At the recent Search Engine Strategies conference in freezing Chicago, many of us Googlers were asked questions about duplicate content. We recognize that there are many nuances and a bit of confusion on the topic, so we'd like to help set the record straight. Duplicate content generally refers to substantive blocks of content within or across domains that either completely match other content or are appreciably similar. Most of the time when we see this, it's unintentional or at least not malicious in origin: forums that generate both regular and stripped-down mobile-targeted pages, store items shown and -- worse yet -- linked via multiple distinct URLs, and so on. In some cases, content is duplicated across domains in an attempt to manipulate search engine rankings or garner more traffic via popular or long-tail queries. Though we do offer a handy translation utility , our algorithms won't view the same article written in English and Spanish as duplicate content. Similarly, you shouldn't worry about occasional snippets quotes and otherwise being flagged as duplicate content. Our users typically want to see a diverse cross-section of unique content when they do searches. In contrast, they're understandably annoyed when they see substantially the same content within a set of search results. Also, webmasters become sad when we show a complex URL example.
For online works, you apply a Creative Commons license to a work by selecting the license that suits your preferences. Once you have selected your license, and if you are applying it to an online work, follow the instructions to include the html code in your work. This code will automatically generate a license button and a statement that your work is licensed under a Creative Commons license, or a CC0 or public domain button if you choose to dedicate your work to the public domain or certify that a work is in the public domain via one of our public domain tools. These buttons are designed to act as a notice to people who come in contact with your work that your work is licensed under the applicable Creative Commons license or is in the public domain. The html code will also include the metadata that enables your work to be found via Creative Commons-enabled search engines. The only difference between applying a Creative Commons license to an offline work and applying it to an online work is that offline works will not include the metadata and, consequently, will not be identified via Creative Commons-customized search engines. No, Creative Commons licenses should not be applied to works in the public domain. Our licenses are intended for works protected by copyright only.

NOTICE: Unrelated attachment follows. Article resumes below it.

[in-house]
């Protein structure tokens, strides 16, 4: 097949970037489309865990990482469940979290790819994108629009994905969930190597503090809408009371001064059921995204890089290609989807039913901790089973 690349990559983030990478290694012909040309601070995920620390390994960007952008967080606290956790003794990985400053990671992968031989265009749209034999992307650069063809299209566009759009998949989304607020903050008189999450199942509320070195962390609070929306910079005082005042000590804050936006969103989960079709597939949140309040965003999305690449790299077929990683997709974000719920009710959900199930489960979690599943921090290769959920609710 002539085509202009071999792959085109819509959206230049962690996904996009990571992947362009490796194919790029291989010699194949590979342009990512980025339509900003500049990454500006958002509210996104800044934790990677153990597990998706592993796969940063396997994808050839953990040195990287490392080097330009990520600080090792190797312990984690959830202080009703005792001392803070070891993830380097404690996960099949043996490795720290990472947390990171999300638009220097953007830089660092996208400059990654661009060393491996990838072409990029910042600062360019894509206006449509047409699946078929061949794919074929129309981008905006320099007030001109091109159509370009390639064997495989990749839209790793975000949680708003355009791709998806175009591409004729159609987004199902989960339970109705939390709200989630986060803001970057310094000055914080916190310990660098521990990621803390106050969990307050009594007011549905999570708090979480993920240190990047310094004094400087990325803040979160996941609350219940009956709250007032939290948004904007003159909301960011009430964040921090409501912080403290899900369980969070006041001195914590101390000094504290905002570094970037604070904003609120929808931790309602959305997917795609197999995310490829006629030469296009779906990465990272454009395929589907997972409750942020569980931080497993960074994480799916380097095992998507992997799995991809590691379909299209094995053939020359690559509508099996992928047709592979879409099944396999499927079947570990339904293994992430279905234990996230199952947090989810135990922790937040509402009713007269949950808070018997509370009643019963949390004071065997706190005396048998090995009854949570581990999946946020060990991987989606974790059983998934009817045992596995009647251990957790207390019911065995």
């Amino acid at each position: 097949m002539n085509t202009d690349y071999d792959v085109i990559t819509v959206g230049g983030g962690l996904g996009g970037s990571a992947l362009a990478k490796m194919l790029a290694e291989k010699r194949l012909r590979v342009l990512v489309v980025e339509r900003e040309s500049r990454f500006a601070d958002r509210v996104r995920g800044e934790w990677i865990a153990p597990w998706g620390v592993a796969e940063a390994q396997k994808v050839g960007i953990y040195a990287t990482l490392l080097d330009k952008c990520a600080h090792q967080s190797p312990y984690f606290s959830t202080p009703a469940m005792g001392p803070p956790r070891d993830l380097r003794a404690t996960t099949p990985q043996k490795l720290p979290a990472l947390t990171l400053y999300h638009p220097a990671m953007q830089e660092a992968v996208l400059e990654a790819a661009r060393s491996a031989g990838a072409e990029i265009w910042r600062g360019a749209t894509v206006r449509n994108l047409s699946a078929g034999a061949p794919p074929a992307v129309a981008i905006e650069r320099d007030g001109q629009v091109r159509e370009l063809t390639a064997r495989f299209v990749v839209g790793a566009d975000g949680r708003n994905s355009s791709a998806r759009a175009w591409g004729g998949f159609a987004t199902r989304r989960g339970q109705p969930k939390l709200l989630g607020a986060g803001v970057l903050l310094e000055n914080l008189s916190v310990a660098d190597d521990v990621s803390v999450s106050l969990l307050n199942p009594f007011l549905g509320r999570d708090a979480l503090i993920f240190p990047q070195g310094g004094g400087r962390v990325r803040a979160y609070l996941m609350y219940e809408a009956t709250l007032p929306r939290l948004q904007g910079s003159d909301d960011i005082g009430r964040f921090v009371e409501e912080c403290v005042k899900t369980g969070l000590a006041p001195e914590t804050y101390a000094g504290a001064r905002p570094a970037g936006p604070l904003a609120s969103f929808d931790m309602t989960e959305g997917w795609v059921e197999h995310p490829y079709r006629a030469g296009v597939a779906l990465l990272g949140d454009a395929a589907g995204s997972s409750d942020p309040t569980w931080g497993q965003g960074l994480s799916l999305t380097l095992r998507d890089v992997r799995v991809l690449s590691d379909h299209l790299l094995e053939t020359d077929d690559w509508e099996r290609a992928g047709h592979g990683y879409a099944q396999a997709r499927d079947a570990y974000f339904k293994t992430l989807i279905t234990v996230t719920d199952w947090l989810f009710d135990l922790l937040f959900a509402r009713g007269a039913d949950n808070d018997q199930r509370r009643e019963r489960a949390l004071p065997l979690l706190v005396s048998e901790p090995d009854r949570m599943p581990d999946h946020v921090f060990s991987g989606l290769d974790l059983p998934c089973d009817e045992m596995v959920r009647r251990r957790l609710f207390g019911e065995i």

Core updates and reassessing content
Chinese Trad. Select a language. Data that resides in persistent storage on physical media, in any digital format. This includes files on magnetic or optical media, archived data, and data backups. The Advanced eDiscovery feature that allows users to check the accuracy of the program's tagging from a user-defined point down to zero. The API that you can use from a device to send device-to-cloud messages to an IoT hub, and receive cloud-to-device messages from an IoT hub. The software development kit built for cloud-based client-server communication that facilitates connecting to and interacting with Azure services.
Each day, Google usually releases one or more changes designed to improve our search results. Most aren't noticeable but help us incrementally continue to improve. Sometimes, an update may be more noticeable. We aim to confirm such updates when we feel there is actionable information that webmasters, content producers or others might take in relation to them. For example, when our "Speed Update" happened, we gave months of advanced notice and advice. Several times a year, we make significant, broad changes to our search algorithms and systems. We refer to these as "core updates. These core updates may also affect Google Discover.